As lovely as these looked, Disney knew that they’d break his animation and cell painting teams to try to reproduce the style for eighty or more minutes of movement. So, when he did return to make the movie for real, it was on the basis that the characters bore a resemblance to Sir John Tenniel’s versions, but they were reworked to make them practical for the animation department to work with.
It was the lessons learned in creating Lewis Carroll, in how to stylise art to make it more production-friendly, that entirely altered the way that productions from this point onwards appeared.
You might argue that Alicedoesn’t have the polish and finesse of the early movies, as the rendering of the characters is less impressive. However, that ignores a number of crucial elements that Disney put in place to make the movie more lavish in other, less expensive to implement ways.
The modernist look of Wonderland, created by background artist Mary Blair, was dramatically enhanced by exceptional use of colour, which is much more striking than the previously muted pastel shades that audiences had experienced with Dumbo and Bambi. They also upped the level of complexity in having large numbers of characters moving around the frame at any one time, often using exotic cycles and character segmentation to get the most movement out of the animators’ work. These types of optimisation were used in Cinderella, but here they’re more apparent and more earnestly executed.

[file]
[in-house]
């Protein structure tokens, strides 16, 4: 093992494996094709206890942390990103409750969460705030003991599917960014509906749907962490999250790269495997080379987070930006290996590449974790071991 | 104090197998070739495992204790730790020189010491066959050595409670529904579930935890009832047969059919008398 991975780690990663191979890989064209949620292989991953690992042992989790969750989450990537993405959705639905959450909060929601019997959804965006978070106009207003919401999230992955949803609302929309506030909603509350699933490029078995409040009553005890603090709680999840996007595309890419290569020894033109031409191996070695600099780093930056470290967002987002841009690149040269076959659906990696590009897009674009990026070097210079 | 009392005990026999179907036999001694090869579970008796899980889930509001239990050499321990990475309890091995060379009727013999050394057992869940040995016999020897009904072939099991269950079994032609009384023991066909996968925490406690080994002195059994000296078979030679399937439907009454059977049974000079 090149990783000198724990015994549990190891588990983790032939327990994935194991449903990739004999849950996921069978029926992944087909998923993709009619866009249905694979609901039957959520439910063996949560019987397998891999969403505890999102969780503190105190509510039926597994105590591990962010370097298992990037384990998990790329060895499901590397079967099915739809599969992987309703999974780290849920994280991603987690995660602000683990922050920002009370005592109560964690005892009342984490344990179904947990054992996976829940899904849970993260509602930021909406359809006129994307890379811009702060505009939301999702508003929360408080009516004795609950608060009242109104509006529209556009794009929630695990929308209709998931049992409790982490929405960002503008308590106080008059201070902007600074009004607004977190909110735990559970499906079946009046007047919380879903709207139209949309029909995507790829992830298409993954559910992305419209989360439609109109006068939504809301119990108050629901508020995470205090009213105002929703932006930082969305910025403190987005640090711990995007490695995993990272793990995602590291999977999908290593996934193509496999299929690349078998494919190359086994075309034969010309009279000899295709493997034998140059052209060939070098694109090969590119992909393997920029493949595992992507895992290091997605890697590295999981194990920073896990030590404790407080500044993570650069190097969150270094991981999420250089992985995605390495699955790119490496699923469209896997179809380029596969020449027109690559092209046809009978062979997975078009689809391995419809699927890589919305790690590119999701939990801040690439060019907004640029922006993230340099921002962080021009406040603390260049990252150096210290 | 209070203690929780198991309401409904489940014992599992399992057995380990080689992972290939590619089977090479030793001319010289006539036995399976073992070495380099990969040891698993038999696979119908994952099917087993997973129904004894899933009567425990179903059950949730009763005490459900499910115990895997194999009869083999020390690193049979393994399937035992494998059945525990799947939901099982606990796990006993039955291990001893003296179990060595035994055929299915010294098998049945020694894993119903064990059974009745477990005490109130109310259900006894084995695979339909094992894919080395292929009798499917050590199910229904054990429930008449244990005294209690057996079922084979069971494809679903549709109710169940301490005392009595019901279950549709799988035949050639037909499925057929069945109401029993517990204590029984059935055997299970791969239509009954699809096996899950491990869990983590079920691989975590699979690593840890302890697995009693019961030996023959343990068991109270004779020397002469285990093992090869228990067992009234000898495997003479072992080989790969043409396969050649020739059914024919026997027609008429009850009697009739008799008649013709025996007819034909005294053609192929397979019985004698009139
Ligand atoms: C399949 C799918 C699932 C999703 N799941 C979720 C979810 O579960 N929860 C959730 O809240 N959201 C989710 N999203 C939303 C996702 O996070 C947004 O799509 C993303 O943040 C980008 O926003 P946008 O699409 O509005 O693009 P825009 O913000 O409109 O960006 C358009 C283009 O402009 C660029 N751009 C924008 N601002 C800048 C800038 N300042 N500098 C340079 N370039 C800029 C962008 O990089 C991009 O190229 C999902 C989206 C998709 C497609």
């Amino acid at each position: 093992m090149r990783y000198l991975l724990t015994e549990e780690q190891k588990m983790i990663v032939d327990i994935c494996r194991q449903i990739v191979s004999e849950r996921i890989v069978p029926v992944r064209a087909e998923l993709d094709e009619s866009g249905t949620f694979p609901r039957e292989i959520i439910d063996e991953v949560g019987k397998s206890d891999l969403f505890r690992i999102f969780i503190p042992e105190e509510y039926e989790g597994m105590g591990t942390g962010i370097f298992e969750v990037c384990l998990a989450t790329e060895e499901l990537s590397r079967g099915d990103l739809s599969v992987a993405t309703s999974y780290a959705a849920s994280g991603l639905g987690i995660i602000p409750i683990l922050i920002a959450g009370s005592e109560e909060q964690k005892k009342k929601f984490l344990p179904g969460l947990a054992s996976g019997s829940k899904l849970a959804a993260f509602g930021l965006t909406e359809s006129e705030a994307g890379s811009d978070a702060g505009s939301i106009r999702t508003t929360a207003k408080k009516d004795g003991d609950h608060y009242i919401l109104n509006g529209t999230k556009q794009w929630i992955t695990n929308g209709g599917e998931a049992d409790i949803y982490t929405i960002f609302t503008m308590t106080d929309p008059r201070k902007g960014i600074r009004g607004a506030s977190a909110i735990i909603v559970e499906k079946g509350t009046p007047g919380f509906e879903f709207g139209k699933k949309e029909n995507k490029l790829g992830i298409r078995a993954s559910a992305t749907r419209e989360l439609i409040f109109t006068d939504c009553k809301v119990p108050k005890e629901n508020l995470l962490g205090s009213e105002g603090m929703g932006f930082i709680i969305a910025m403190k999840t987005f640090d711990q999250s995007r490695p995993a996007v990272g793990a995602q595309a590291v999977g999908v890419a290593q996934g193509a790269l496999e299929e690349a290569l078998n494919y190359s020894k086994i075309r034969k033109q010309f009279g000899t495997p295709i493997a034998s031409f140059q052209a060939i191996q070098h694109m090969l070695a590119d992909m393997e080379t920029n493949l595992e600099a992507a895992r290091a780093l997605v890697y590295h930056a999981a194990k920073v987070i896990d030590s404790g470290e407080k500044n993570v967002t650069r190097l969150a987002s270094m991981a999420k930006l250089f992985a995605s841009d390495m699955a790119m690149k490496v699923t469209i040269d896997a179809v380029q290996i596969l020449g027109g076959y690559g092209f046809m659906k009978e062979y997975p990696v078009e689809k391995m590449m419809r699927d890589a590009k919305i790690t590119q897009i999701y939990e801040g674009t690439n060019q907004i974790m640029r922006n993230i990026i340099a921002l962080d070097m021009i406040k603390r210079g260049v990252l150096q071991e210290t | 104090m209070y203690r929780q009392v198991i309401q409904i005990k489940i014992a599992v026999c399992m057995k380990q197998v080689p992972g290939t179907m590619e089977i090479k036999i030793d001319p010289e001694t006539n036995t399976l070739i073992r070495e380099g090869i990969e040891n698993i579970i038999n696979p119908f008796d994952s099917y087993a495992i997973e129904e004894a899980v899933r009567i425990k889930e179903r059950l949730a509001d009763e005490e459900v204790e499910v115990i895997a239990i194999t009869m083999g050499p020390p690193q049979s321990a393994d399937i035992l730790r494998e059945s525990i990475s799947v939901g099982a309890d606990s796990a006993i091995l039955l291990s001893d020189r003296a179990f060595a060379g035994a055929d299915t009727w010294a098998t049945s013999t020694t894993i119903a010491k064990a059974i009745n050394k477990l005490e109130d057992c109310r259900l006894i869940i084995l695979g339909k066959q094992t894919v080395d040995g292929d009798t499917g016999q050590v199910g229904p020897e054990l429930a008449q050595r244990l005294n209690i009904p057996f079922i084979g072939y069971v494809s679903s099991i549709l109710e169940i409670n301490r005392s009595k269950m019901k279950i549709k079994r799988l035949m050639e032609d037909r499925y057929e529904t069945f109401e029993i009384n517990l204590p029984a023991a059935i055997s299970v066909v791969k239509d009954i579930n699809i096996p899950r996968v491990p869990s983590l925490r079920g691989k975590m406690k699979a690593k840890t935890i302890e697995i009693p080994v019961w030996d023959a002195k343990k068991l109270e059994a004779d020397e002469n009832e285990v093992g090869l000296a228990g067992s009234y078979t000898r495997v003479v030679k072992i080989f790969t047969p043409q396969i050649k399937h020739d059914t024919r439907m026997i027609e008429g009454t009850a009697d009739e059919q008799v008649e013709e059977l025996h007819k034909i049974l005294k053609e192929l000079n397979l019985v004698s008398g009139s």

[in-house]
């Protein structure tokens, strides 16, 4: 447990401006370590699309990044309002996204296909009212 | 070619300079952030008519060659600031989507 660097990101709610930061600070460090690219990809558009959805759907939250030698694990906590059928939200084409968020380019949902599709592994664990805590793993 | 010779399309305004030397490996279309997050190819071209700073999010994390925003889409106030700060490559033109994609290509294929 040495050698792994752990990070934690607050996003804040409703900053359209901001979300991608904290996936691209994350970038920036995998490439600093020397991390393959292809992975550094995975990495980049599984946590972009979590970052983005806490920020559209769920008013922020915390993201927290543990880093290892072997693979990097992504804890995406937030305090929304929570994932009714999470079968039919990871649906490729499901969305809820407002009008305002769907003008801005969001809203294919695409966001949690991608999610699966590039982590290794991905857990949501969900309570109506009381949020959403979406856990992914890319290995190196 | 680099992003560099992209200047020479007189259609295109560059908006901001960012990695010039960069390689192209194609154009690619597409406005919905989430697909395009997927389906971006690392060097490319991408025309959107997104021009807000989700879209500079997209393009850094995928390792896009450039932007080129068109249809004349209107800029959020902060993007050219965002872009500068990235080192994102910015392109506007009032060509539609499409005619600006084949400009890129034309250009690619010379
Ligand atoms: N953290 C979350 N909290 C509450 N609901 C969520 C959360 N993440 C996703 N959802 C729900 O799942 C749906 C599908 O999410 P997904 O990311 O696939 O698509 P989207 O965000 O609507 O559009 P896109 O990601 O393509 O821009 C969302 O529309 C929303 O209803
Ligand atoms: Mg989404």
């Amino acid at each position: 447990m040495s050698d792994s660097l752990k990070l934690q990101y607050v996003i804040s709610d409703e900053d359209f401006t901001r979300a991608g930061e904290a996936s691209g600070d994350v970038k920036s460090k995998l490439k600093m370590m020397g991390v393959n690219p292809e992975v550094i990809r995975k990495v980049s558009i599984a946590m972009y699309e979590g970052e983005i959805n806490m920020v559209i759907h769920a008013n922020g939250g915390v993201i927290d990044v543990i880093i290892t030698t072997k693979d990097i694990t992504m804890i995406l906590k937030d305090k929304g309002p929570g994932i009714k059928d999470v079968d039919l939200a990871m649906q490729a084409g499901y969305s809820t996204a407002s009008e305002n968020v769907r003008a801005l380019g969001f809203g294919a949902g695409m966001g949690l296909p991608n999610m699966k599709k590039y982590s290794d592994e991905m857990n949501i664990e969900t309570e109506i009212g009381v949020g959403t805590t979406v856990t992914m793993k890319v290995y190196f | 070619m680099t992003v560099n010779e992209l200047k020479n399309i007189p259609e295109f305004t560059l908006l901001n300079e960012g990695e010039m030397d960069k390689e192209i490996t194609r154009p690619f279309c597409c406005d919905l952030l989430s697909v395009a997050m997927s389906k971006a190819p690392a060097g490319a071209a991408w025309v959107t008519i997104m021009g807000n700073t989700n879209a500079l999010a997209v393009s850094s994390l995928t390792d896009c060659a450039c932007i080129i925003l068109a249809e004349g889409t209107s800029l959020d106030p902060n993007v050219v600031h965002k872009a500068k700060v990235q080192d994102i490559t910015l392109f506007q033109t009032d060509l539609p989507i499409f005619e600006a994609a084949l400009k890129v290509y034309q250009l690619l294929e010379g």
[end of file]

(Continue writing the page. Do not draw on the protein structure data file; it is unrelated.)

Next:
It’s interesting to note that, aside from shorts like The Three Caballeros, Disney didn’t release a single major animated production from Bambi in 1942 to Cinderella in 1950. The war did have an impact, as did the animators’ refusal to let Walt into the studios, but clearly in this time much work behind the scenes was going into making their new films more viable and less expensive.
Unfortunately, this film was critically mauled, especially by those who felt it didn’t do justice to the Carroll source material, but its issues are actually more to do with the freeform nature of the narrative and a decision that Disney made about allowing five directors to each produce part of the story.
Where most of the animated features that came before this one had an exceptionally well defined plot, Alice In Wonderland doesn’t really lend itself to that scenario, an issue that others (Tim Burton, most recently) have run smack into. It didn’t help that they inserted some characters which are from Through The Looking Glass, which don’t fit into what story Alice In Wonderland does have.
But the biggest problem is that each of the differently directed sections has an oddly unique feeling to it, different from the rest, and as such it lacks a really solid uniformity in how the characters are used and presented.
While not as diverse as, say, Fantasia, it doesn’t deliver a production that’s more than the sum of the parts, and in some respects, scenes rub uncomfortably against each other, rather than fit naturally.
This issue aside, Alice In Wonderland marked a turning point where Disney at last started to accept that the overarching economics of making animated features needed to change, and did much of the groundwork that allowed the likes of Peter Pan, Sleeping Beauty and The Jungle Book to financially work.
It might not be the most engaging of the classic full-length Disney features, but it’s a masterclass in character design and merits of a vibrant colour palette.